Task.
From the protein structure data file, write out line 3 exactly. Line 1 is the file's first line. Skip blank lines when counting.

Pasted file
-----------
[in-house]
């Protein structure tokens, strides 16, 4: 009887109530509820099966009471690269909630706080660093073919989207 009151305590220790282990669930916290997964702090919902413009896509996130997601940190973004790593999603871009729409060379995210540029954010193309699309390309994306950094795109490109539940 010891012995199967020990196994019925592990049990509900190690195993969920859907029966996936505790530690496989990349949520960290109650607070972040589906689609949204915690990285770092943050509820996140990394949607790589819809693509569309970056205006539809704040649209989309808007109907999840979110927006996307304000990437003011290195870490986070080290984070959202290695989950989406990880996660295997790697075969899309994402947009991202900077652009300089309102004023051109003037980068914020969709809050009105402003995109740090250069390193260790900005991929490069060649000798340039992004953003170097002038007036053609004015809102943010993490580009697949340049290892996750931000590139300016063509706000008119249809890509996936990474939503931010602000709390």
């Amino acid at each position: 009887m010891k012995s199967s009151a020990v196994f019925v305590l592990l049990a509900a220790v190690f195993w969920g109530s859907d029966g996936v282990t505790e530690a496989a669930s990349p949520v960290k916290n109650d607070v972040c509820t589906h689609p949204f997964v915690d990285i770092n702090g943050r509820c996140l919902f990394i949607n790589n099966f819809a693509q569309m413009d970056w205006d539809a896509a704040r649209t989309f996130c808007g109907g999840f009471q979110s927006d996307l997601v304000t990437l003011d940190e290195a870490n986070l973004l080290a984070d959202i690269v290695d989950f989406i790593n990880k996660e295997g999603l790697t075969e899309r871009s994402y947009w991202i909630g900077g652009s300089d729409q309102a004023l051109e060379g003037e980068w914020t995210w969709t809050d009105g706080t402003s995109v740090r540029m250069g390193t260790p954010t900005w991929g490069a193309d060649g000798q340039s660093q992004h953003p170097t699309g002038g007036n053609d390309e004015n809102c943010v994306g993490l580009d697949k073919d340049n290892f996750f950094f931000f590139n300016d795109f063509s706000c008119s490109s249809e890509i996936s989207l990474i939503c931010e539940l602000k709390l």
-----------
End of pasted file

């Amino acid at each position: 009887m010891k012995s199967s009151a020990v196994f019925v305590l592990l049990a509900a220790v190690f195993w969920g109530s859907d029966g996936v282990t505790e530690a496989a669930s990349p949520v960290k916290n109650d607070v972040c509820t589906h689609p949204f997964v915690d990285i770092n702090g943050r509820c996140l919902f990394i949607n790589n099966f819809a693509q569309m413009d970056w205006d539809a896509a704040r649209t989309f996130c808007g109907g999840f009471q979110s927006d996307l997601v304000t990437l003011d940190e290195a870490n986070l973004l080290a984070d959202i690269v290695d989950f989406i790593n990880k996660e295997g999603l790697t075969e899309r871009s994402y947009w991202i909630g900077g652009s300089d729409q309102a004023l051109e060379g003037e980068w914020t995210w969709t809050d009105g706080t402003s995109v740090r540029m250069g390193t260790p954010t900005w991929g490069a193309d060649g000798q340039s660093q992004h953003p170097t699309g002038g007036n053609d390309e004015n809102c943010v994306g993490l580009d697949k073919d340049n290892f996750f950094f931000f590139n300016d795109f063509s706000c008119s490109s249809e890509i996936s989207l990474i939503c931010e539940l602000k709390l």